From The Truth Society to Neurotic Erotica
K. H. Orton | New York, NY USA | 04/24/2009
(5 out of 5 stars)
"Almost 27 years since its initial release, I find I keep coming back to this album. I must confess, it was the 1st Costello record I bought (we're talking 1985 here) & it made enough of an impact for me to tear through everything that came before it with relish & abandon. In short, it made a fan out of me.
Among Costello devotees there is obviously a healthy, ongoing debate as to which albums deserve "classic" status. By & large, most agree Imperial Bedroom is on that list. The Costello admirers who hoist their fickle disdain on the likes of "Man Out Of Time" are few & far between. The fact that legendary Jazz trumpet great, Chet Baker covered "Almost Blue" to his dying day might also make one think twice as to it's merit.
A lot of ink has been spilled on the "Beatlesque" production, courtesy of Geoff Emerick (The man who twiddled the nobs on a little album called "Sgt. Pepper's"). But one thing that seems to set Bedroom apart from its predecessors is the fact that this is an album Costello pretty much composed on the piano, rather than the guitar. More than anything that preceded it, Cocktail Lounge Cabaret & Rogers & Hart musical stylings take precedence over 1-2-3-4- Rock & Roll. All of which, might just account for any cries of "he's lost his edge".
Yet, regardless of the lavish, chirpy production or the absurd "Gershwin" comparisons Bedroom received, the sentiments of the songs are as dark & jaded as ever. Here domestic unrest meets morning-after malaise. The infectious "insult & flattery" of "Beyond Belief" soon gives way to the eviscerating self-portrait of "Shabby Doll". The best way to sum up might be: all the strings in the world couldn't put Humpty Dumpty back together again.
Personally, I don't find a single dud among Bedroom's 15 tracks. And while, "Man Out of Time" & "Almost Blue" are usually on any given Greatest Hits compilation, lesser known greats like, "Human Hands" & "Pidgin English" need not be overlooked.
For all its seemingly sophisticated studio trickery, Costello's liner notes reveal it actually took 3 Attractions to play the 1 accordion on "Long Honeymoon"...One to hold it in place, another to work the bellows, while Steve Nieve played the keyboard. So perhaps Punk is not dead after all.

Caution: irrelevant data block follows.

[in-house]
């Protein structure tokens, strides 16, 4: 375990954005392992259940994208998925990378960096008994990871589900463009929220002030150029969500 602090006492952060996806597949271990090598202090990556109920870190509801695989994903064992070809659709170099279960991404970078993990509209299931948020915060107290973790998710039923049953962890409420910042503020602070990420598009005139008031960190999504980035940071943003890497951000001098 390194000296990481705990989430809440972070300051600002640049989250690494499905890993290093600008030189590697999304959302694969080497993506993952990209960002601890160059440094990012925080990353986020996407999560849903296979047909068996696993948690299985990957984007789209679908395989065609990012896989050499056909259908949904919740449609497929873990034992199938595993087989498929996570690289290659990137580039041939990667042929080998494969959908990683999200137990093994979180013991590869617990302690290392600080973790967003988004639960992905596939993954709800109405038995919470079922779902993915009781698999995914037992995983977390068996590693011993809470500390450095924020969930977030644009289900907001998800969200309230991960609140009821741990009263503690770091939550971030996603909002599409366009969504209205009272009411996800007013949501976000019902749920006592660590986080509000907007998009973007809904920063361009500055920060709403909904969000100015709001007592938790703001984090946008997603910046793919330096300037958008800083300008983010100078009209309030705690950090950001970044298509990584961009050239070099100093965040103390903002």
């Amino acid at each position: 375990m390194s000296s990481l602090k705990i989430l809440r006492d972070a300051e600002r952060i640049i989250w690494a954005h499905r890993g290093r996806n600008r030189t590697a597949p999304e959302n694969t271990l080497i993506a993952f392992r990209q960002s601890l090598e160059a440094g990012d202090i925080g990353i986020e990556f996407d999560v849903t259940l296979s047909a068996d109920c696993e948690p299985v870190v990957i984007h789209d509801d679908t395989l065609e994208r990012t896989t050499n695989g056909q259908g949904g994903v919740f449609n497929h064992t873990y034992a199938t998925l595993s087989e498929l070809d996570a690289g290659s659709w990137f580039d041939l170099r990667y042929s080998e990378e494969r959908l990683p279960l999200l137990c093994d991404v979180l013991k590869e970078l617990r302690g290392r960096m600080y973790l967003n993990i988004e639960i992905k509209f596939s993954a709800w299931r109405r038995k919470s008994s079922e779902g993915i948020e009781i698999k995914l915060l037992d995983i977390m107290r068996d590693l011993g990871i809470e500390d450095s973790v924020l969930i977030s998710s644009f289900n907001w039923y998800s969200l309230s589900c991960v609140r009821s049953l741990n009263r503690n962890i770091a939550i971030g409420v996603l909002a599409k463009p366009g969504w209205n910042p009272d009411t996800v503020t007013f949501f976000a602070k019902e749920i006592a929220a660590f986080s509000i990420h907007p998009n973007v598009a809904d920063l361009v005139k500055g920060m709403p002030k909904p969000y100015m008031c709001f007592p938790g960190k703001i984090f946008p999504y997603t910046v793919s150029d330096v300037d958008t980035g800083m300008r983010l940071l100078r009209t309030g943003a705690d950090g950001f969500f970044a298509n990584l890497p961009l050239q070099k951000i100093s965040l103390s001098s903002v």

Despite this little footnote, Imperial Bedroom is without a doubt one of Costello's most elegant & concise albums. I suppose a case could also be made for it being one of his most self-obsessed. But for me, he rises above the fray of his own self-conflict in a way we all can relate to.
While a bit of a flop in its day, Columbia advertised the album with one word: "Masterpiece?"(much to Costello's embarrassment).
For this discerning fan, the answer is simple: Yes.
The Honeymoon Of Elvis & The Attractions
Andre S. Grindle | Brewer Maine | 04/07/2009
(5 out of 5 stars)
"Pretty much every rock fan knows about the the early history of Elvis Costello...from My Aim Is True to whatever he happens to have been doing in the last decade from collaberations with Burt Bacharach and Allen Toussaint to one (or two maybe) classical projects. Either way around it this one seems to have gotton away from me.I had no idea he recorded it,none of the songs seem at all familiar and it looks like I am definately not the only one who feels that way. So whatever:Costello was obviously pretty content at this point to hang on 180 here because this album doesn look or sound like any Elvis Costello & The Attractions album before it. If you want to make the obvious Beatles comparasin (it's one worth making though) you could look at his previous album Trust and this as being like the Revolver [UK] and Sgt. Pepper's Lonely Hearts Club Band of his career:both these albums found Costello following the same musical path with a very gradual transition from 3 minute pop to something more psychedlic.Had it all been done?No-this was very very different. With this album Elvis achieved something that was not only thought next to impossible,with some strong exceptions but that would help influence the world of Brit-pop for decades.He was able to integrate the concept of psychedelic effects into songs that were not only very strong but under 5 minutes. The last four songs on thealbum (as well as the percussive opener "Beyond Belief"),"Pidgin English","You Little Fool" and especially "Town Cryer" give you lot's of strings,leslie amp echoes here and there-the works. But in the hand of new producer Geoff Emmerick it's not very clished;you never know what's coming next. On the other hand there are some moments where other styles tried on earlier albums really come into great focus."Shabby Doll" is a great song;very soulful and very funky,especially the bassline at the end.If the previous album had Elvis Costello's singing was going too in new directions this really takes the cake!Up and down,from song to song he is leaping into this...really very sexy high alto.I would'nt call it falsetto as it seems very natural."Almost Blue" is....just beautiful.It's the title of his very last album but this torchy jazz ballad is definately one of his unsung classics.Same goes for the soulful "Human Hands"."The Long Honeymoon","Kid About It","Little Savage"....well many of things songs are able to be pretty straight ahead and still be innovative. So sure it's forgotton and I'd bet some people give this a good review simply for that purpose:that just because an album is obscure then it's gotta be good. Well that is never entirely true but this is a very strong exception to the rule,as well as being the best place to find the groun zero where post-punk pop met up with....well where the music's gone pretty much today in a lot of ways."